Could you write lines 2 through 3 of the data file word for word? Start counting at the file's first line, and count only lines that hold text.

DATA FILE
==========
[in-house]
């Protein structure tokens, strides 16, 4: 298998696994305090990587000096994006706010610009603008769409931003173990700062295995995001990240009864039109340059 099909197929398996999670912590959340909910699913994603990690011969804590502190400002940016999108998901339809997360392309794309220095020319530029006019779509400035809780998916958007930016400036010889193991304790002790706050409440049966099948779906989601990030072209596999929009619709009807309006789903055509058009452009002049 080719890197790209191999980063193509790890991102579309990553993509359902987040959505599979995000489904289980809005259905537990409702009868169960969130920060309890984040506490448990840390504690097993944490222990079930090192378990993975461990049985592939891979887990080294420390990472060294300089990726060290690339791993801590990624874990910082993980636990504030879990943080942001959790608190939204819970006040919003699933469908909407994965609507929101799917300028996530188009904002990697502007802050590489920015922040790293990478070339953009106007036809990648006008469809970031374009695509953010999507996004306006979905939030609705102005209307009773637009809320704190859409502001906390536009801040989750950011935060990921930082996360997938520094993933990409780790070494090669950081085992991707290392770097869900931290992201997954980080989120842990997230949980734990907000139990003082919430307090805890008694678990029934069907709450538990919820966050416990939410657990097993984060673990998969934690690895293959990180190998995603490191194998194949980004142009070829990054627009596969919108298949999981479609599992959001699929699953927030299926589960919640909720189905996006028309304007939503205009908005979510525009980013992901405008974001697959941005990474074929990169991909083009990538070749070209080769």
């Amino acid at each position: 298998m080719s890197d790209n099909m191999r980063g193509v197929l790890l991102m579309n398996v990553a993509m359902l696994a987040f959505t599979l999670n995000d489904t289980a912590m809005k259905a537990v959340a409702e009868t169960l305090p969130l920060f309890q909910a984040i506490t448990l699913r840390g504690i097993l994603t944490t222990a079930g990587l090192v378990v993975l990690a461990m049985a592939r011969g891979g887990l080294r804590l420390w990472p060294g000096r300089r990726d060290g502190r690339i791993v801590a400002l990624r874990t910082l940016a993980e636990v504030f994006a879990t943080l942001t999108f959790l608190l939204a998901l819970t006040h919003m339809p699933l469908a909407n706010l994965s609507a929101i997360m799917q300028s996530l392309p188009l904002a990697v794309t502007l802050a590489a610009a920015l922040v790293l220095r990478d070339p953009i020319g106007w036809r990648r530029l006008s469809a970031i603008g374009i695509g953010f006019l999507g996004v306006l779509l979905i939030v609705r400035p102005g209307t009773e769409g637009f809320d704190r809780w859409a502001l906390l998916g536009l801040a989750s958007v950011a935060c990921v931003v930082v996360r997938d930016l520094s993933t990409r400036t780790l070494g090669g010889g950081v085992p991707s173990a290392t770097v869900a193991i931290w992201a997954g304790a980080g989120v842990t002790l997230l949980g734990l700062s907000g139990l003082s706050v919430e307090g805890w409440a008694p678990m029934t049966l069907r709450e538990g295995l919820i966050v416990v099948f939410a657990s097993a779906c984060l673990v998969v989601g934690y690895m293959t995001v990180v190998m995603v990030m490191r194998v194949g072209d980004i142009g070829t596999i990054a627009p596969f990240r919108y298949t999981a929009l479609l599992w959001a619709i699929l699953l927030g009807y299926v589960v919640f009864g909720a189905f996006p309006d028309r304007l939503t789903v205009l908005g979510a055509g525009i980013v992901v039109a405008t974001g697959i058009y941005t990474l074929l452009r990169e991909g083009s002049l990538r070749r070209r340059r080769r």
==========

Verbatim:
């Protein structure tokens, strides 16, 4: 298998696994305090990587000096994006706010610009603008769409931003173990700062295995995001990240009864039109340059 099909197929398996999670912590959340909910699913994603990690011969804590502190400002940016999108998901339809997360392309794309220095020319530029006019779509400035809780998916958007930016400036010889193991304790002790706050409440049966099948779906989601990030072209596999929009619709009807309006789903055509058009452009002049 080719890197790209191999980063193509790890991102579309990553993509359902987040959505599979995000489904289980809005259905537990409702009868169960969130920060309890984040506490448990840390504690097993944490222990079930090192378990993975461990049985592939891979887990080294420390990472060294300089990726060290690339791993801590990624874990910082993980636990504030879990943080942001959790608190939204819970006040919003699933469908909407994965609507929101799917300028996530188009904002990697502007802050590489920015922040790293990478070339953009106007036809990648006008469809970031374009695509953010999507996004306006979905939030609705102005209307009773637009809320704190859409502001906390536009801040989750950011935060990921930082996360997938520094993933990409780790070494090669950081085992991707290392770097869900931290992201997954980080989120842990997230949980734990907000139990003082919430307090805890008694678990029934069907709450538990919820966050416990939410657990097993984060673990998969934690690895293959990180190998995603490191194998194949980004142009070829990054627009596969919108298949999981479609599992959001699929699953927030299926589960919640909720189905996006028309304007939503205009908005979510525009980013992901405008974001697959941005990474074929990169991909083009990538070749070209080769």
């Amino acid at each position: 298998m080719s890197d790209n099909m191999r980063g193509v197929l790890l991102m579309n398996v990553a993509m359902l696994a987040f959505t599979l999670n995000d489904t289980a912590m809005k259905a537990v959340a409702e009868t169960l305090p969130l920060f309890q909910a984040i506490t448990l699913r840390g504690i097993l994603t944490t222990a079930g990587l090192v378990v993975l990690a461990m049985a592939r011969g891979g887990l080294r804590l420390w990472p060294g000096r300089r990726d060290g502190r690339i791993v801590a400002l990624r874990t910082l940016a993980e636990v504030f994006a879990t943080l942001t999108f959790l608190l939204a998901l819970t006040h919003m339809p699933l469908a909407n706010l994965s609507a929101i997360m799917q300028s996530l392309p188009l904002a990697v794309t502007l802050a590489a610009a920015l922040v790293l220095r990478d070339p953009i020319g106007w036809r990648r530029l006008s469809a970031i603008g374009i695509g953010f006019l999507g996004v306006l779509l979905i939030v609705r400035p102005g209307t009773e769409g637009f809320d704190r809780w859409a502001l906390l998916g536009l801040a989750s958007v950011a935060c990921v931003v930082v996360r997938d930016l520094s993933t990409r400036t780790l070494g090669g010889g950081v085992p991707s173990a290392t770097v869900a193991i931290w992201a997954g304790a980080g989120v842990t002790l997230l949980g734990l700062s907000g139990l003082s706050v919430e307090g805890w409440a008694p678990m029934t049966l069907r709450e538990g295995l919820i966050v416990v099948f939410a657990s097993a779906c984060l673990v998969v989601g934690y690895m293959t995001v990180v190998m995603v990030m490191r194998v194949g072209d980004i142009g070829t596999i990054a627009p596969f990240r919108y298949t999981a929009l479609l599992w959001a619709i699929l699953l927030g009807y299926v589960v919640f009864g909720a189905f996006p309006d028309r304007l939503t789903v205009l908005g979510a055509g525009i980013v992901v039109a405008t974001g697959i058009y941005t990474l074929l452009r990169e991909g083009s002049l990538r070749r070209r340059r080769r």